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On Aging with Dr. Roger Branch Sr.: Making resolutions
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Dr. Roger Branch Sr.

The new year is upon us. For some, it is the time for making resolutions to change bad habits or character traits or to launch new projects or to become better people.

For us seniors, making resolutions might be different than is true for younger people. Some of us find fewer problems with misbehavior and bad habits because of increasing disinterest and/or disabilities. What's to resolve here? Reduced energy, ability and resources can force us to abandon new ventures before we even begin. We always have been limited in what we really could do, but now the walls are closer and higher.

It is true that the most dramatic venture of my life came on Jan. 1, in 1955 to be exact, when Annette and I were married. However, I have not been guided by the calendar in making resolutions.

Growing up on the farm, I learned that seasons more than calendar dates shaped plans and actions. Late winter was the time to prepare the land and springtime was for planting. Weather was a huge variable, but seasons guided cultivation and harvest. Regardless of date, spring could come early or late, as could other seasons. Farming ventures were seasonal. These days mechanization, irrigation and chemicals have loosened but not abolished seasonal restraints on agriculture, but the past is still inside the heads of some of us.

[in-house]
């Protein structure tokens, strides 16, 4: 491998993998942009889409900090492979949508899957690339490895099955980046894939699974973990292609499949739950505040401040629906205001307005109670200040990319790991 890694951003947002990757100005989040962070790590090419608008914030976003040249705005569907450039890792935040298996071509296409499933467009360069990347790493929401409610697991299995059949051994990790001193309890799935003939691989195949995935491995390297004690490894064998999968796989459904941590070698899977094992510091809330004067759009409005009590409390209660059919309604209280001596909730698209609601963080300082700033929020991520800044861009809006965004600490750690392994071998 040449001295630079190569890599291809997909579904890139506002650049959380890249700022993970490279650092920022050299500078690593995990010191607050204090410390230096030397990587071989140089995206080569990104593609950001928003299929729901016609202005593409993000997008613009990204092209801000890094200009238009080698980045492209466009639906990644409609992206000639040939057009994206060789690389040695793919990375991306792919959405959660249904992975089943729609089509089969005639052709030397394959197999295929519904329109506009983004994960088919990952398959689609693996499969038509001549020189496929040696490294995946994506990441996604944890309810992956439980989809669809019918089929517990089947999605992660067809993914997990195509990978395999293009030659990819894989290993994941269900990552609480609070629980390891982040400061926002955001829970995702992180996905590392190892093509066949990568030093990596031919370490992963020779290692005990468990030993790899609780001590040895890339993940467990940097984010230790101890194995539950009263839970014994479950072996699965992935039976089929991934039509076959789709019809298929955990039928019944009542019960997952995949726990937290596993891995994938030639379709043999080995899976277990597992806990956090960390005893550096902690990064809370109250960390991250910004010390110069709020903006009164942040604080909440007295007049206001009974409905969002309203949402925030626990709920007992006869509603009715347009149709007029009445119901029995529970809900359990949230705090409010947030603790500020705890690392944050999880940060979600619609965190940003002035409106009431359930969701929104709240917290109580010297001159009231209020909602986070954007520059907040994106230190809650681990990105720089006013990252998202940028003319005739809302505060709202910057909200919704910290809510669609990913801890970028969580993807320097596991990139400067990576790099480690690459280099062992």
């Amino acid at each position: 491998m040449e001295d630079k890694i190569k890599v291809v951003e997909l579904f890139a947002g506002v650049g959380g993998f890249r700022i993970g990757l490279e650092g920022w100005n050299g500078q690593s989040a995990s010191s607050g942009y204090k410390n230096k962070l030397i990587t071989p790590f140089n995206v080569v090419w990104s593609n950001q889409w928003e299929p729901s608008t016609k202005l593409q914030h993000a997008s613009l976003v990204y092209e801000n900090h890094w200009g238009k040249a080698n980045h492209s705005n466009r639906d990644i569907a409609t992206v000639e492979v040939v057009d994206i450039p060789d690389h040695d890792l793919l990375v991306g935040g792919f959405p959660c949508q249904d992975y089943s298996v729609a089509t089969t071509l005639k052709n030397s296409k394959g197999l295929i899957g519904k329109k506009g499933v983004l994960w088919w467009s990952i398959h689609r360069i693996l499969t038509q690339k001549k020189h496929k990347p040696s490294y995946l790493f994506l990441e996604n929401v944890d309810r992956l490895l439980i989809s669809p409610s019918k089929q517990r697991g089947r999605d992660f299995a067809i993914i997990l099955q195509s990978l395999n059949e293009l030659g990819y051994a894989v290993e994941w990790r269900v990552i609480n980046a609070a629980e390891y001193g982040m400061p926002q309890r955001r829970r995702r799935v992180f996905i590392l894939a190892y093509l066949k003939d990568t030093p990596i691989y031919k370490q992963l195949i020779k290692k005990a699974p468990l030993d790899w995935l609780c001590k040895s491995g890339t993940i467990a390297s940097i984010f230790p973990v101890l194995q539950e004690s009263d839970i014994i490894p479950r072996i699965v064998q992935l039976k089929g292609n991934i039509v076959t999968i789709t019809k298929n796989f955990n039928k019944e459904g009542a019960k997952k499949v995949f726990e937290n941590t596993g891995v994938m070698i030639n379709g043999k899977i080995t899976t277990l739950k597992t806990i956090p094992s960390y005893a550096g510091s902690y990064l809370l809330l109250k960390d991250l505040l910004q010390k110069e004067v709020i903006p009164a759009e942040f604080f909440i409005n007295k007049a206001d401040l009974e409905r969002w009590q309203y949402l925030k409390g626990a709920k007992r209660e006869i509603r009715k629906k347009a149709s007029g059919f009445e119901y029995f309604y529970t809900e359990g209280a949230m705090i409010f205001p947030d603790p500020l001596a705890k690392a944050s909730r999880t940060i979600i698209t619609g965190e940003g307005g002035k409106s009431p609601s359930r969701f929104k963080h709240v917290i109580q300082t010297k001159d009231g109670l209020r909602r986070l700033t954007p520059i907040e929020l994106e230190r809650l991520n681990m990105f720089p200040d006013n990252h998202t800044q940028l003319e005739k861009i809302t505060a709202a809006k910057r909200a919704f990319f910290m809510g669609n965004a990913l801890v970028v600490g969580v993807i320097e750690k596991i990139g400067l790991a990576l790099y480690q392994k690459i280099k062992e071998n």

The time to launch new ventures is when opportunity knocks. That sometimes comes unexpectedly. Careful examination is advisable, but the opportunity can be real and the time to act is short. January 1 is irrelevant. More often, the idea for something new in our lives will come and then we must wait for planning and finding resources. Then is the time for resolution, for a decision to act. More than once, I have decided to act on the idea or inspiration, leaving details about plans and resources to be solved later. Whether they were foolhardy but fortunate of faith supported by grace, the outcomes have been golden.

The time to abandon bad habits or pursue a new and better self is always now. Almost 40 years ago, my longtime dentist, Dr. Hubert Darby of Vidalia, declared, "You have precancerous cells in the roof of your mouth where the hot smoke from your pipe hits. You can lay down that thing and live or keep on smoking it and die. Your choice."

(Hubert did not specialize in gentle bedside manners.) I put the pipe away, "cold turkey." Nicotine is deeply addictive. It was awful, but the time to act was then and eventually it was done.

The time to act is now at the point of religious conversion. There are also other times when people realize that there are possibilities and challenges within their reach. The time is now to go back to school and change occupations, to adopt a program for healthier living, to join a grief support group or start one, to get involved in community service groups, to visit the elderly at home or care facilities. There are always reasons to put off such things, but in every case, there comes a time when there is no tomorrow. The time to make resolutions and act on them is now.


Roger G. Branch Sr. is professor emeritus of sociology at Georgia Southern University and is a retired pastor.

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